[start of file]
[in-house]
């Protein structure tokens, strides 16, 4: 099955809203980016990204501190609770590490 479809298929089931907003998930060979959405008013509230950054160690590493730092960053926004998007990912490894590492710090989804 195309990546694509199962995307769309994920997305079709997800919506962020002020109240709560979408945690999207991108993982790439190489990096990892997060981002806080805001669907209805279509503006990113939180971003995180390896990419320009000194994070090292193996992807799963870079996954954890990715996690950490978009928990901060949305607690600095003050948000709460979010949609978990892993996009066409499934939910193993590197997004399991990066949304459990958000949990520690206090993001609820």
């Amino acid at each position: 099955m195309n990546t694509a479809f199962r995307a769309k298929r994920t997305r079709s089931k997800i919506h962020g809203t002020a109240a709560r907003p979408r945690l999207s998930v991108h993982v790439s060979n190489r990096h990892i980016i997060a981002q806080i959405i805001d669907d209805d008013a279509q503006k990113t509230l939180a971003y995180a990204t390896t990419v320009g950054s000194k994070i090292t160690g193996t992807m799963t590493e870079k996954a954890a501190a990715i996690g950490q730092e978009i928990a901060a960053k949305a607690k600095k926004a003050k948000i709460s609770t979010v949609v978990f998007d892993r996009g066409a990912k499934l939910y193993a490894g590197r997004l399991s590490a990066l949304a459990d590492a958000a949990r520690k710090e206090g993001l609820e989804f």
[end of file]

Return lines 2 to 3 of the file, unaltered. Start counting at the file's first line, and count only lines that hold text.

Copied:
């Protein structure tokens, strides 16, 4: 099955809203980016990204501190609770590490 479809298929089931907003998930060979959405008013509230950054160690590493730092960053926004998007990912490894590492710090989804 195309990546694509199962995307769309994920997305079709997800919506962020002020109240709560979408945690999207991108993982790439190489990096990892997060981002806080805001669907209805279509503006990113939180971003995180390896990419320009000194994070090292193996992807799963870079996954954890990715996690950490978009928990901060949305607690600095003050948000709460979010949609978990892993996009066409499934939910193993590197997004399991990066949304459990958000949990520690206090993001609820």
């Amino acid at each position: 099955m195309n990546t694509a479809f199962r995307a769309k298929r994920t997305r079709s089931k997800i919506h962020g809203t002020a109240a709560r907003p979408r945690l999207s998930v991108h993982v790439s060979n190489r990096h990892i980016i997060a981002q806080i959405i805001d669907d209805d008013a279509q503006k990113t509230l939180a971003y995180a990204t390896t990419v320009g950054s000194k994070i090292t160690g193996t992807m799963t590493e870079k996954a954890a501190a990715i996690g950490q730092e978009i928990a901060a960053k949305a607690k600095k926004a003050k948000i709460s609770t979010v949609v978990f998007d892993r996009g066409a990912k499934l939910y193993a490894g590197r997004l399991s590490a990066l949304a459990d590492a958000a949990r520690k710090e206090g993001l609820e989804f």